Yesterday I blogged about Henrys AXYS yo-yos, so today I’d like to wax on the classic Viper yo-yo. Actually, I wanted to discuss some of the old fashioned modding techniques associated with the Viper, using the pictured yo-yo above as an example
For many years, the modified Viper was my favorite yo-yo. I used modded Vipers when I placed third at the World Yo-Yo Contest in Florida, in fact this is one of those yo-yos.
The stock Viper was great for offstring play, but suffered in traditional yoing by it’s small gap and lack of response (when single looped). Shims could be used to widen the gap a little, but the classic Viper was equipped with a very narrow bearing. So you could only shim it out so far before the side of the bearing was exposed.
Henrys used an unusual bearing size that made it impossible to find wider bearings that fit, so to fix the gap problem I would take to Viper bearings and place them side by side on the axle. This technique, which I called the Beefcake Mod, gave the Viper a huge gap, but it also seemed to have a secondary benefit. Yo-Yo string would often rest on the groove between the two bearings, thus keeping it centered and away from the sides. This concave technique was also used by Black Mamba’s auto return yo-yo and would later be developed by Frank Difeo to use in his Dif-e-yo bearings.
The Viper came with the string double looped around the axle and relied on the yo-yos tapered narrow gap for response. Now that the gap was wider, a new response system would be needed. This was most easily done of by simply adding a Duncan friction sticker, but other methods where sometimes used as well including added super-glued “starbursts” or engraving. This Viper has a sticker on one side and has been engraved on the other side to create a negative starburst. The engraving was done at a Things Remembered store in the Mall of America. They charge by the word so I asked them to engrave “010101010101010101010101010101010101010101010101” in a concentric circle around the hub.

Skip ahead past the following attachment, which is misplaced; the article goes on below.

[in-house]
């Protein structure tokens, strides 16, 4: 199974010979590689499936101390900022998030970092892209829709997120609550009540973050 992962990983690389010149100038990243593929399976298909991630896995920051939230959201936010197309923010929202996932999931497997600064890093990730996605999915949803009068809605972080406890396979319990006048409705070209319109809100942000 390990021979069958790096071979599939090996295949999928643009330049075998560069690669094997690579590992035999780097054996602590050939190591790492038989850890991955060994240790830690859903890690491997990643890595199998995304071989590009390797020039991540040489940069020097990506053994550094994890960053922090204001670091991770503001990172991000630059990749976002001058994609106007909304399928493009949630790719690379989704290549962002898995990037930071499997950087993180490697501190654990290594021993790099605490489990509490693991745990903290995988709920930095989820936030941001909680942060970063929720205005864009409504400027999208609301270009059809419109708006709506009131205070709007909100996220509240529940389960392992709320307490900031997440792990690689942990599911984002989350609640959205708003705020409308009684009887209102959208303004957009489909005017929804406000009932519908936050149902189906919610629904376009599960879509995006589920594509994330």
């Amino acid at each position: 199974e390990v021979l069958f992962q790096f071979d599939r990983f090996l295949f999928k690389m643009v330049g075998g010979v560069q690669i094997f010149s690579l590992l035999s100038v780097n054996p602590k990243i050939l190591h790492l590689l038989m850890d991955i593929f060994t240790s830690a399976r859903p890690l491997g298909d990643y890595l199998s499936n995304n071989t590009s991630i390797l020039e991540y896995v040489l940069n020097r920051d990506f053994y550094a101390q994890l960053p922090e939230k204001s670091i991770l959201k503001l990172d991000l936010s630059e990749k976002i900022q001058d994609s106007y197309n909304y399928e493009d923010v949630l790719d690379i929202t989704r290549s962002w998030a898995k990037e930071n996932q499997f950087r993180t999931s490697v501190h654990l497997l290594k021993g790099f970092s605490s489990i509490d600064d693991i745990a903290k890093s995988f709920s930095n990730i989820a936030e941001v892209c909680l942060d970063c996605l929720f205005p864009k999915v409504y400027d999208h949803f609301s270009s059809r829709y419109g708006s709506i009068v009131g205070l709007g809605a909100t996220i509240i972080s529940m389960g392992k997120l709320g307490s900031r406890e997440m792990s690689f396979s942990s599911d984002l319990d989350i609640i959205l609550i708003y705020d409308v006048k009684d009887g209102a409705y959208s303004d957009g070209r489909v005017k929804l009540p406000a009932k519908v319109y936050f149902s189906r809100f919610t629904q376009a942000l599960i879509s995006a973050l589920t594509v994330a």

In a final touch of beauty, the shells where taken in to a friends tattoo parlor. Using older needles he etched away at the shells with his tattoo gun. He did a few shells for me and I had him make some for Steve Brown and Jen Niles as well. Once tattooed, the shells are very textured. In fact you could probably read the writing by just feeling it with your eyes closed. My friend even numbered the tattooed shells “0001”, I guess he felt someday he may make it into the thousands.
Later on, Henrys released the AXYS Viper which came with a much wider bearing, making it much easier to mod.